According to an article in the New York Times, there’s a new genre afoot, one that began by running amok amongst the fans of indie authors’ ebook titles. This new genre is intended for a more mature audience and has been dubbed “new adult” by publishers and booksellers. Aimed at the market of crossover fans who have emerged out of the young adult titles that lit up the bestseller lists this year, new adult titles tackle issues—namely, sex—that older fans of young adult are interested in.
What makes the formation of the genre so interesting is its tie-in to self-published authors. With more and more fans helping promote works that publishers otherwise wouldn’t touch (sex in a young adult novel? are you mad?), the readers have demonstrated to the book industry where their interests lie. Fortunately, the industry is taking its cues from the readers’ interests and answering in kind.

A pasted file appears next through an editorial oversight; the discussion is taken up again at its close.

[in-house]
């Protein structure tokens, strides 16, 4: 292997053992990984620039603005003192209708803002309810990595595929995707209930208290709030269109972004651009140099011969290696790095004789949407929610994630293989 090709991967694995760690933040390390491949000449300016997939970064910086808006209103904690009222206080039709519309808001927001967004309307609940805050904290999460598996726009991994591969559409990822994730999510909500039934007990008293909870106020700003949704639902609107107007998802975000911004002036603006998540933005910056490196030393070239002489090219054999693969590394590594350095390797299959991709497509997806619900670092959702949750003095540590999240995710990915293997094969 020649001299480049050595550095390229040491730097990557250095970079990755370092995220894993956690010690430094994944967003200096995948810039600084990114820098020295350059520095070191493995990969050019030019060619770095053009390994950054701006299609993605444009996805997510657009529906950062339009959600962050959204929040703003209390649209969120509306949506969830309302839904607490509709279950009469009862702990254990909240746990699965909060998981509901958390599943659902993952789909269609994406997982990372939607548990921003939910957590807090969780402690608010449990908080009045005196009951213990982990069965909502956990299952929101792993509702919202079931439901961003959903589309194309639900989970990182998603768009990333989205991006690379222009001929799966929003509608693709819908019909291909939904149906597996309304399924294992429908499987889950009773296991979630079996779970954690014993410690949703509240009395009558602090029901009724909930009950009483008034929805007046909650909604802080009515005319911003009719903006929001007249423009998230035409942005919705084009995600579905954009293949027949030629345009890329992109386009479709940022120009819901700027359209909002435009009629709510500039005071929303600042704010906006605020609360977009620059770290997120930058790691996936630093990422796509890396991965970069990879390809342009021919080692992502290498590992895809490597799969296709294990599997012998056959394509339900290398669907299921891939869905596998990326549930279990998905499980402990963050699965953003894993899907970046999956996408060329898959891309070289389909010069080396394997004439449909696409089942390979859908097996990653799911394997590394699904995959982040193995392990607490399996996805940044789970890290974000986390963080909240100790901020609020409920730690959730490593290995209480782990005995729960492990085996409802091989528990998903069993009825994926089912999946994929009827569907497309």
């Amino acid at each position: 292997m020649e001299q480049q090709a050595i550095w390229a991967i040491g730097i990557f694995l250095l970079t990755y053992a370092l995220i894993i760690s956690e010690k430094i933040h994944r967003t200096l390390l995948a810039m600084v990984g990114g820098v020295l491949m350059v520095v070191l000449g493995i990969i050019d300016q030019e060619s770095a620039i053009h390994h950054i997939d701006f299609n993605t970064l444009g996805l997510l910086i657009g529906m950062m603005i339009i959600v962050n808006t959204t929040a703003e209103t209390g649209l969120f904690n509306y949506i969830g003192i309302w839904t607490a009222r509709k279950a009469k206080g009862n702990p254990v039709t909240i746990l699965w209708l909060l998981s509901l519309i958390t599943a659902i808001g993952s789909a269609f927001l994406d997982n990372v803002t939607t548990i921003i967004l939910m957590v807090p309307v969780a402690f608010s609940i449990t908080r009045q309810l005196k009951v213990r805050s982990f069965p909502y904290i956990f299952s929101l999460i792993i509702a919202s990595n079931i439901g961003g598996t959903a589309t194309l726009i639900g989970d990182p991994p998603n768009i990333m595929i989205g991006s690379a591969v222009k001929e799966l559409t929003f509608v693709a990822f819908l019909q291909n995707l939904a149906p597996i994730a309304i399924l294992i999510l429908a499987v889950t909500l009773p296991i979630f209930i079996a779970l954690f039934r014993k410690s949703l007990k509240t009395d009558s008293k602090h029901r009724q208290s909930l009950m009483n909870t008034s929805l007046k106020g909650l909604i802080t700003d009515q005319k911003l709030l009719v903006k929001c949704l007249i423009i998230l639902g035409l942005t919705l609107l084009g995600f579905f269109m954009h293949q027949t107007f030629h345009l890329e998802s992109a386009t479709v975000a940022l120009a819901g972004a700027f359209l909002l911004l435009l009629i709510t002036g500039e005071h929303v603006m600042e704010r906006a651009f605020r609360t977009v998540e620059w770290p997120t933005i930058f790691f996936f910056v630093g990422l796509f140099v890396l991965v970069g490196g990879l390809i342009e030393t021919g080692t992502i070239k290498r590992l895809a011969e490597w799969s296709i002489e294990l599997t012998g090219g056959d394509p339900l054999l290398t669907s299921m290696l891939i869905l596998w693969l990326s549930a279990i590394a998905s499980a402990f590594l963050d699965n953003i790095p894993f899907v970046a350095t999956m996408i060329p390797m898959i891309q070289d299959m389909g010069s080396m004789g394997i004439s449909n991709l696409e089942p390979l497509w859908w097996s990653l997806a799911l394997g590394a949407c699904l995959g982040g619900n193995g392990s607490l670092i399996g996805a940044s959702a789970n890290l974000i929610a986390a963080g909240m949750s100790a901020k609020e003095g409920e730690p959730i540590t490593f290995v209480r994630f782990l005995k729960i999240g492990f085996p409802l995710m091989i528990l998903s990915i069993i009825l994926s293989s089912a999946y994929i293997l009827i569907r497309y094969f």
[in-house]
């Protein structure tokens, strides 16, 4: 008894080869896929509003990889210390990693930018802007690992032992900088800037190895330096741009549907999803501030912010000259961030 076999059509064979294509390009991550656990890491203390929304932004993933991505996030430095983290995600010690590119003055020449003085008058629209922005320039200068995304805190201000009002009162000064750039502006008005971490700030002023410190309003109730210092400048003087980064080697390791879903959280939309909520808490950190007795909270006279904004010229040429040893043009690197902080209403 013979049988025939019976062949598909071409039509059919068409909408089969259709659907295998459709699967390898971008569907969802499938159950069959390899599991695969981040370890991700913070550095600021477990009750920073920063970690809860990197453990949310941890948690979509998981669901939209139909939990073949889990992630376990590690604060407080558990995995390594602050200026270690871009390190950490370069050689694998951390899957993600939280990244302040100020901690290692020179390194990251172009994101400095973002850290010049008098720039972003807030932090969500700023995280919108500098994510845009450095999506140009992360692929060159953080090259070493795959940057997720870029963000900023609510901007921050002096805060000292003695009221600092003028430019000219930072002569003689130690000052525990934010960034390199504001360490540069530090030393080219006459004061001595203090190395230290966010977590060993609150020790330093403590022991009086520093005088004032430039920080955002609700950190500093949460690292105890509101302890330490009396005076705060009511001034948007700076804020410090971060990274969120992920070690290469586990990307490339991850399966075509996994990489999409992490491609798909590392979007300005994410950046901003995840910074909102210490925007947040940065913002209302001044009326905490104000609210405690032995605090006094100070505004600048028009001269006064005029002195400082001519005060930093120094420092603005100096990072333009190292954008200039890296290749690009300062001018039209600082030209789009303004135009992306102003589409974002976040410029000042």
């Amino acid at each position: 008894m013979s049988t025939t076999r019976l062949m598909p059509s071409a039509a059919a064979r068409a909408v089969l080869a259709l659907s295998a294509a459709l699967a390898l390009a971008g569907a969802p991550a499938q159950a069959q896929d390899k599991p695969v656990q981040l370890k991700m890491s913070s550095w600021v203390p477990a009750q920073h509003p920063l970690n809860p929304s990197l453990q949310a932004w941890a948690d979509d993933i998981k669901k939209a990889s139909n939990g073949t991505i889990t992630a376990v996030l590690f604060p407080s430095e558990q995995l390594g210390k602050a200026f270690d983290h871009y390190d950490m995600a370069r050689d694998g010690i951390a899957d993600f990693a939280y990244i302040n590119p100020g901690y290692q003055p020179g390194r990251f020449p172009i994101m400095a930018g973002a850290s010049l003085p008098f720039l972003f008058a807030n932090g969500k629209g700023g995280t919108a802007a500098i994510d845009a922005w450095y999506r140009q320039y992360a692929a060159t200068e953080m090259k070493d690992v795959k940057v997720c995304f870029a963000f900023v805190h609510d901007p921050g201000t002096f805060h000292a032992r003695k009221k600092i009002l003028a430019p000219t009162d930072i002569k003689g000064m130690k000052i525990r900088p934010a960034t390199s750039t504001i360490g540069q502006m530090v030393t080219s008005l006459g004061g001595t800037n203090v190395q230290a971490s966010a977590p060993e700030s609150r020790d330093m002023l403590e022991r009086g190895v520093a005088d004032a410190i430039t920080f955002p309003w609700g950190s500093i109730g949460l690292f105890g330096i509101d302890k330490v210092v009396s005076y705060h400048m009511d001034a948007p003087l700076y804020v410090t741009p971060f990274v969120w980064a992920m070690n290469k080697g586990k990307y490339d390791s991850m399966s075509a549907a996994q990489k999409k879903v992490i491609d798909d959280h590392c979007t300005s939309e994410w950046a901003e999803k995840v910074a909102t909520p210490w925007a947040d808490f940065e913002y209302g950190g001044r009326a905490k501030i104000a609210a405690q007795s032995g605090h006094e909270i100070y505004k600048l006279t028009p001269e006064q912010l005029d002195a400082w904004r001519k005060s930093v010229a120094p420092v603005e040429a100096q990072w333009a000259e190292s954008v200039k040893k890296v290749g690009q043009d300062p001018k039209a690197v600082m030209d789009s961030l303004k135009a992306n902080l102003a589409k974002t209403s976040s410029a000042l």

The development of the new adult genre also means that reading consumers have a little bit of a guideline as to what constitutes age-appropriate reading material. By not billing itself as young adult, which has a lot of variations as to the maturity level of the content, new adult gives people some idea of being aimed at an older age bracket than the standard preteen or teenage reader.
Interestingly, self-published authors and publishers are also capitalizing on the broad spectrum of fans across both the young adult and the new adult genres by releasing titles for both demographics. By toning down the content for young adults while still sticking to the story line, or by ramping up the explicit content for the new adult readers, authors can reach out to an even wider audience while giving readers the confidence that the book appeals to the appropriate readers.